UTD-outreach-1

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2018-06-08 14:30 UTC

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Problem E
Golomb Rulers

A ‘Golomb ruler’ is a set of unique positive integers (called ‘marks’) which can be used to measure distances by using the difference between pairs of marks. Golomb rulers are useful in designing radio antennae and in cryptography. It’s helpful to think of the marks as being measurement marks on a real ruler. For example, $\{ 0, 1, 3\} $ is a Golomb ruler which can be used to measure distances of $1$ (by using $1 - 0$), $2$ (by using $3 - 1$), and $3$ (by using $3 - 0$). One extra constraint on a Golomb ruler is that there is at most one unique way to measure a given distance. So $\{ 0, 1, 2\} $ is not a Golomb ruler, because there are two ways to measure the distance $1$: $1-0=1$, and $2-1=1$. Another Golomb ruler is $\{ 0, 1, 4, 6\} $, and the distances that it can measure are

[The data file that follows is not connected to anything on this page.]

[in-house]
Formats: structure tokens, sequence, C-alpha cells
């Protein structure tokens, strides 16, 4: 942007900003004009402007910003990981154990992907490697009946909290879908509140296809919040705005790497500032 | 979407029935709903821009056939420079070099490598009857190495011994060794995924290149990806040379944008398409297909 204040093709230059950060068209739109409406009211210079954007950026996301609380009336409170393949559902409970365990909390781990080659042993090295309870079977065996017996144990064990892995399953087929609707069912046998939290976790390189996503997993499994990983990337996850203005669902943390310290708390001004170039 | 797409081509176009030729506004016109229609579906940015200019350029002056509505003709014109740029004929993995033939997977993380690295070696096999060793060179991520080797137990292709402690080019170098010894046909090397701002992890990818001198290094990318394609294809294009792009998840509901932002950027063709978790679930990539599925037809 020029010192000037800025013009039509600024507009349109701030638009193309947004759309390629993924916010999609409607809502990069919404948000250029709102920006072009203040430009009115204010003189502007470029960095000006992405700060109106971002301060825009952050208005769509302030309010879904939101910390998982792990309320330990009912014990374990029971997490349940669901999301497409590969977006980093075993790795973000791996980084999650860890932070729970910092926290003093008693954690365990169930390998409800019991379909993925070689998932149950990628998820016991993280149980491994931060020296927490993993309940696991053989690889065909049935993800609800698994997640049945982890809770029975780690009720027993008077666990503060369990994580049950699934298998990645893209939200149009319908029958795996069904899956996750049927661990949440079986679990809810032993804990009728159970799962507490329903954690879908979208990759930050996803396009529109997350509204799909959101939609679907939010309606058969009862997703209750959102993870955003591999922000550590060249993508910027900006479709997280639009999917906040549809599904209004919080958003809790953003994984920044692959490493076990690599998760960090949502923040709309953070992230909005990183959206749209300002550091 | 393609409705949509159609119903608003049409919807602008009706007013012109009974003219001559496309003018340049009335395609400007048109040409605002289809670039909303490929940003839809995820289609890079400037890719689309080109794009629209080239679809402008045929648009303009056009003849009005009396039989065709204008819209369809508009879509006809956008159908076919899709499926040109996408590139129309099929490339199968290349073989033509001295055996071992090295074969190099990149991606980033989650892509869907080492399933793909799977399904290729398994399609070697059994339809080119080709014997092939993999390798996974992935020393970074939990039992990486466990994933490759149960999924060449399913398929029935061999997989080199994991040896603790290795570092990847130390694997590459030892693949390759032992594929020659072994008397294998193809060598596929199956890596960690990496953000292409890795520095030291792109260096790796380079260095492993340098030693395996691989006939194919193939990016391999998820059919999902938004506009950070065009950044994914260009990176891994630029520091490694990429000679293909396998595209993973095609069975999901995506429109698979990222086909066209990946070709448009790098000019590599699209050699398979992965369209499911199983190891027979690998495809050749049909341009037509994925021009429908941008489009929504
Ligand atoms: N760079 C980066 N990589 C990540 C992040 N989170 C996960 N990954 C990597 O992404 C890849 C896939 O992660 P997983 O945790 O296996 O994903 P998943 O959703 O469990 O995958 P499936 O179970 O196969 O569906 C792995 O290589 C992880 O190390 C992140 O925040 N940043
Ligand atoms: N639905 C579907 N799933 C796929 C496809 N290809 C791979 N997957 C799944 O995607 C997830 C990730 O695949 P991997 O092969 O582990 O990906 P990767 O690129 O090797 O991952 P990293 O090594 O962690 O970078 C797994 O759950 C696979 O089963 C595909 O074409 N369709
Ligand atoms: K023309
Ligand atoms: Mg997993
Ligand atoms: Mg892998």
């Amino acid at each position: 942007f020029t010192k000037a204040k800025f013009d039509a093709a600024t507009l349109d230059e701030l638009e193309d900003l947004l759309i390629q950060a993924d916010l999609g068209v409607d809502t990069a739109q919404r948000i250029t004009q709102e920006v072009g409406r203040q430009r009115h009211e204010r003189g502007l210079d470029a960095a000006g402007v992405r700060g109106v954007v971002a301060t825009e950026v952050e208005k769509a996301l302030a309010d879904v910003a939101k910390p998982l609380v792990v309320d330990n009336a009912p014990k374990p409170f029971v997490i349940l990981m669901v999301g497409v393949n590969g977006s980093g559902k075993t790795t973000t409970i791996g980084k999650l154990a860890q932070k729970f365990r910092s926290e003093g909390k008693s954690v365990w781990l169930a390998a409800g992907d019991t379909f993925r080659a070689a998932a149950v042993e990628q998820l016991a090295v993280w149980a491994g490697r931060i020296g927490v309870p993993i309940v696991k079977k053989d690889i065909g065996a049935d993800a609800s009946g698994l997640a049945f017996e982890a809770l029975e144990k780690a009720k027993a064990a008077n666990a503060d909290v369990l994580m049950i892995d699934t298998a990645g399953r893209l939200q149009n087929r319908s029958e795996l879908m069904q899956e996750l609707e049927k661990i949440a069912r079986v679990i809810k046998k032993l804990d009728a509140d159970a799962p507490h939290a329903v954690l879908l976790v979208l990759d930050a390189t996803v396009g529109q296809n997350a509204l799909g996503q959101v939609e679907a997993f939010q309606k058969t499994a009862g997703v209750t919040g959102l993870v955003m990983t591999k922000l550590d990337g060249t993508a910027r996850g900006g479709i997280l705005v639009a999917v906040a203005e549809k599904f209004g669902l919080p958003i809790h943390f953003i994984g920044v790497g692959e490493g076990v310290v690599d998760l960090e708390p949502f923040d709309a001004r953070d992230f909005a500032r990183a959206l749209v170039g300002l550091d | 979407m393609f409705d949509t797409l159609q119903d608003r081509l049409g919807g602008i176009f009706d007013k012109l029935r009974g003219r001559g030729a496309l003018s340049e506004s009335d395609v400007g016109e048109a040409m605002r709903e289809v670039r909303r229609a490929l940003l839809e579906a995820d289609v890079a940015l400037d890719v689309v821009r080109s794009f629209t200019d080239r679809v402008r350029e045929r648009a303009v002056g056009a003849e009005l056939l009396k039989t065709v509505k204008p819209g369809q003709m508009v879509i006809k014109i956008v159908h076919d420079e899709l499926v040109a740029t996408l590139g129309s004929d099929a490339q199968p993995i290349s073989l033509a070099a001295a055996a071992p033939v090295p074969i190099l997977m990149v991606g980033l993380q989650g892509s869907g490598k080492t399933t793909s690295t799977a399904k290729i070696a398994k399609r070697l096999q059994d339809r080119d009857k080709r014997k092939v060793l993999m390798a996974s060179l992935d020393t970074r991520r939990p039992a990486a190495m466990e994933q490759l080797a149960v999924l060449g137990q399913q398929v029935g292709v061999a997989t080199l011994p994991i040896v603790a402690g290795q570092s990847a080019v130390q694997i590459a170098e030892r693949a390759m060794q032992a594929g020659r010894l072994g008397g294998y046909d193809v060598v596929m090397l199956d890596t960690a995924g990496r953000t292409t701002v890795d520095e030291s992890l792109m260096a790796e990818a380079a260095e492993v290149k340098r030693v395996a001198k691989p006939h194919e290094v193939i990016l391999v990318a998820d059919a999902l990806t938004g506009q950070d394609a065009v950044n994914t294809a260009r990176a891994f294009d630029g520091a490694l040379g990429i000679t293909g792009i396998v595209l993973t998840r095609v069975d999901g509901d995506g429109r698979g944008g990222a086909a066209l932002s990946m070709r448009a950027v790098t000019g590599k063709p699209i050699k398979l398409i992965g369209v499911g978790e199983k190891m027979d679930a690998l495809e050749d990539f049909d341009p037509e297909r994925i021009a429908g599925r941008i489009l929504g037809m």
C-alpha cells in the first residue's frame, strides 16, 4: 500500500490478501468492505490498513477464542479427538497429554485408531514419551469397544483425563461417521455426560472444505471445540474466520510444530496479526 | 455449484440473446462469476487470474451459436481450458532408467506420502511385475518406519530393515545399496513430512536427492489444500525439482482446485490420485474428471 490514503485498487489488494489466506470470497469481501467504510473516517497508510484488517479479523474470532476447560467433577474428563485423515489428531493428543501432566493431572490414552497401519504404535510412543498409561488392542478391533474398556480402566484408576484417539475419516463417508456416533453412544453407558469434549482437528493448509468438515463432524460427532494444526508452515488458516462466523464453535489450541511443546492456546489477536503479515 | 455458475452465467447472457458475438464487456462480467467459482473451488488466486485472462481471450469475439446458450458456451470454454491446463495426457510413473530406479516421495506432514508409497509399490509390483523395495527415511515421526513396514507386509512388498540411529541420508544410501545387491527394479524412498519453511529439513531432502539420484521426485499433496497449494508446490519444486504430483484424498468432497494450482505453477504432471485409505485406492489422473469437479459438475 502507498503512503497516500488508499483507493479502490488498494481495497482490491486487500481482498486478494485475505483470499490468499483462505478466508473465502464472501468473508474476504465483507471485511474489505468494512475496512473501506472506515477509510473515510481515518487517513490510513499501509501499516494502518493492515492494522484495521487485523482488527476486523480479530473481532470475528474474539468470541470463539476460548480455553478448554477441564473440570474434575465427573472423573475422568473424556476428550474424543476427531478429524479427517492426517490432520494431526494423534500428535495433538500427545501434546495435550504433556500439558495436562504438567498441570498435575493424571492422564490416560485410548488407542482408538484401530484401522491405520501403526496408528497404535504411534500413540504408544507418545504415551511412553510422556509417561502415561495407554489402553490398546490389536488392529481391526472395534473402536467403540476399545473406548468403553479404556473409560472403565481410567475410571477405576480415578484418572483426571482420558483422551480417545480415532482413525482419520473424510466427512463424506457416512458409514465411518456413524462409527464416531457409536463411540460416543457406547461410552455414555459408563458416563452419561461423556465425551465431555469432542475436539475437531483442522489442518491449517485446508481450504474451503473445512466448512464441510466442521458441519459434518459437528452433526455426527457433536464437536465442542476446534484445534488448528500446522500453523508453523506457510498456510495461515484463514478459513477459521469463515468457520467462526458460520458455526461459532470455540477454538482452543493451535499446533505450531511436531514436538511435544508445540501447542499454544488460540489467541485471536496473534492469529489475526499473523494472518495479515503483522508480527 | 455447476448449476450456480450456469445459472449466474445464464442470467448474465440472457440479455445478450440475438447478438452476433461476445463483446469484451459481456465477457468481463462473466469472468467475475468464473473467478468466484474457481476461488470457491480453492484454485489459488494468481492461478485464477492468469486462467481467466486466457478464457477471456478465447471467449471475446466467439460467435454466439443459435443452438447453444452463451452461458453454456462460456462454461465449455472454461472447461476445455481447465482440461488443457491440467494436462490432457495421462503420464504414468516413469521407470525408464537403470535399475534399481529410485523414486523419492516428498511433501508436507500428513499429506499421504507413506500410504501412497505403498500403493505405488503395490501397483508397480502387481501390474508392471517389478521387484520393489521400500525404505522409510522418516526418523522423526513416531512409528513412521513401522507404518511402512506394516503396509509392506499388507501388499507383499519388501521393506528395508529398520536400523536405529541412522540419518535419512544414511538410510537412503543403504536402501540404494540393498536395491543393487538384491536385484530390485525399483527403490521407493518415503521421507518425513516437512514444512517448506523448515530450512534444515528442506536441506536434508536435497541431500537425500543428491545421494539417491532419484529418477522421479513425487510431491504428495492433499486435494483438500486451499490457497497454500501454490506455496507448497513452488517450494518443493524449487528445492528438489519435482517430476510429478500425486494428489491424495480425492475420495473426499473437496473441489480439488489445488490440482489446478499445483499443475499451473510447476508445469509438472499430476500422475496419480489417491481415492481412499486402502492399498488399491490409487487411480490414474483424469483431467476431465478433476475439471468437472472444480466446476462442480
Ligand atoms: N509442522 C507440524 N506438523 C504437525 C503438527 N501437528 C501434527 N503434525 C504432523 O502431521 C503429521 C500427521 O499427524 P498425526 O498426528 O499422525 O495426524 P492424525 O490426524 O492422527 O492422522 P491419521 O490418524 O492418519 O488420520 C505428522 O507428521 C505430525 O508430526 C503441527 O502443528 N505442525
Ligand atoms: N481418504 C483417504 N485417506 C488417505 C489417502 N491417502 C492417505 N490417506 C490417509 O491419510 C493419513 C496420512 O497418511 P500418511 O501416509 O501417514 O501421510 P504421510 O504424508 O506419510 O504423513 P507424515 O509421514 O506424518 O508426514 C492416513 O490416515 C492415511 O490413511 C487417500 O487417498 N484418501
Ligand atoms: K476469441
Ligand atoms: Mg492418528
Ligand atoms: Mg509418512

\[ \begin{array}{ccc} 1 = 1 - 0, & 2 = 6 - 4, & 3 = 4 - 1, \\ 4 = 4 - 0, & 5 = 6 - 1, & 6 = 6 - 0 \end{array} \]

which are visually demonstrated as the arrows above the ruler in Figure 1.

\includegraphics[width=0.4\textwidth ]{golomb-figure0}
Figure 1: Measurements (arrows with associated lengths) that are possible with the Golomb ruler $\{ 0,1,4,6\} $ (marks on the bottom line).

If a Golomb ruler can be used to measure all distances from $1$ to $n$ (where $n$ is the largest mark), then it is called perfect. If the largest mark in a Golomb ruler is as small as possible for all rulers with the same number of marks, then the ruler is called optimal. The rulers above are each both perfect and optimal.

For this problem, you need to determine whether some set of numbers make a Golomb ruler, and if that Golomb ruler is perfect.

Input

Each line of input contains a list of at least two but at most $25$ space-separated distinct integers in the range $[0, 2\, 000]$. Each list of numbers includes $0$. There are at most $1\, 000$ lines of input. Input ends at the end of file.

Output

For each input line, if the numbers given make a perfect Golomb ruler, output ‘perfect’. If they make a Golomb ruler that is not perfect, output ‘missing’ followed by a space-separated list of numbers that are missing from the ruler in the range $1$ to the largest mark, in increasing order. If the numbers do not make a Golomb ruler, output ‘not a ruler’.

Sample Input 1 Sample Output 1
0 1 2
0 3 1
0 5
0 1 4 9 10
0 1 4 9 11
not a ruler
perfect
missing 1 2 3 4
not a ruler
missing 6